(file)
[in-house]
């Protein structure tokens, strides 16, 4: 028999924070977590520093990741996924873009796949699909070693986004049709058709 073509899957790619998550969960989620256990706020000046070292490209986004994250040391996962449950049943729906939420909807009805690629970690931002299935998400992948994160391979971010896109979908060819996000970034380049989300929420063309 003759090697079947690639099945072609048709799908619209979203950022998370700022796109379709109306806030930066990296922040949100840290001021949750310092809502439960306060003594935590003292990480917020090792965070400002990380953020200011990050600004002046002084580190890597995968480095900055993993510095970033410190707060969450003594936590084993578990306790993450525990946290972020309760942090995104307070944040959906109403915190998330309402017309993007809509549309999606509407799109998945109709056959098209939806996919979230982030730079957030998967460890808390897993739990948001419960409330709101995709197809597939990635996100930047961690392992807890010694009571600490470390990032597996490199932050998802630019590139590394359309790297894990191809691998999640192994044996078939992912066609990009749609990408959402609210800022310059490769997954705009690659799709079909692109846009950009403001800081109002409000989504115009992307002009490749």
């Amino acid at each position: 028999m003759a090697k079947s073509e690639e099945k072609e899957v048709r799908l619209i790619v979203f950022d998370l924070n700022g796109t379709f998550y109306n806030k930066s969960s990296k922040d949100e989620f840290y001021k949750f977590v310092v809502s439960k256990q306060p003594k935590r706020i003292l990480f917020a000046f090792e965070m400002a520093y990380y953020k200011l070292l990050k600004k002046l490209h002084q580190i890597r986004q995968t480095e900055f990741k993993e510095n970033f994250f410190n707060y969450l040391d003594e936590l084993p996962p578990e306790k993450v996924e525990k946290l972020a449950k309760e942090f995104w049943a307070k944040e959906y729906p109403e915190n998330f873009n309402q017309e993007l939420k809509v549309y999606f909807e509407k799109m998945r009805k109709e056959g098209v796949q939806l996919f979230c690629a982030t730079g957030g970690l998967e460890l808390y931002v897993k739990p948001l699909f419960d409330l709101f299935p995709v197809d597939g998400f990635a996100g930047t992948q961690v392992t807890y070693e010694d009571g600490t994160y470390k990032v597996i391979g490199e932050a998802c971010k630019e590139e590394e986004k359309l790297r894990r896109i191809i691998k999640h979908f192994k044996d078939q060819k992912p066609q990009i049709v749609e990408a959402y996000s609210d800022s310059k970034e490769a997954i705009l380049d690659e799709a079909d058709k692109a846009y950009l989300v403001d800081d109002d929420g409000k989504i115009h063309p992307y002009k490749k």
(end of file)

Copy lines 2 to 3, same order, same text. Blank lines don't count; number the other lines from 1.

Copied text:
């Protein structure tokens, strides 16, 4: 028999924070977590520093990741996924873009796949699909070693986004049709058709 073509899957790619998550969960989620256990706020000046070292490209986004994250040391996962449950049943729906939420909807009805690629970690931002299935998400992948994160391979971010896109979908060819996000970034380049989300929420063309 003759090697079947690639099945072609048709799908619209979203950022998370700022796109379709109306806030930066990296922040949100840290001021949750310092809502439960306060003594935590003292990480917020090792965070400002990380953020200011990050600004002046002084580190890597995968480095900055993993510095970033410190707060969450003594936590084993578990306790993450525990946290972020309760942090995104307070944040959906109403915190998330309402017309993007809509549309999606509407799109998945109709056959098209939806996919979230982030730079957030998967460890808390897993739990948001419960409330709101995709197809597939990635996100930047961690392992807890010694009571600490470390990032597996490199932050998802630019590139590394359309790297894990191809691998999640192994044996078939992912066609990009749609990408959402609210800022310059490769997954705009690659799709079909692109846009950009403001800081109002409000989504115009992307002009490749």
């Amino acid at each position: 028999m003759a090697k079947s073509e690639e099945k072609e899957v048709r799908l619209i790619v979203f950022d998370l924070n700022g796109t379709f998550y109306n806030k930066s969960s990296k922040d949100e989620f840290y001021k949750f977590v310092v809502s439960k256990q306060p003594k935590r706020i003292l990480f917020a000046f090792e965070m400002a520093y990380y953020k200011l070292l990050k600004k002046l490209h002084q580190i890597r986004q995968t480095e900055f990741k993993e510095n970033f994250f410190n707060y969450l040391d003594e936590l084993p996962p578990e306790k993450v996924e525990k946290l972020a449950k309760e942090f995104w049943a307070k944040e959906y729906p109403e915190n998330f873009n309402q017309e993007l939420k809509v549309y999606f909807e509407k799109m998945r009805k109709e056959g098209v796949q939806l996919f979230c690629a982030t730079g957030g970690l998967e460890l808390y931002v897993k739990p948001l699909f419960d409330l709101f299935p995709v197809d597939g998400f990635a996100g930047t992948q961690v392992t807890y070693e010694d009571g600490t994160y470390k990032v597996i391979g490199e932050a998802c971010k630019e590139e590394e986004k359309l790297r894990r896109i191809i691998k999640h979908f192994k044996d078939q060819k992912p066609q990009i049709v749609e990408a959402y996000s609210d800022s310059k970034e490769a997954i705009l380049d690659e799709a079909d058709k692109a846009y950009l989300v403001d800081d109002d929420g409000k989504i115009h063309p992307y002009k490749k």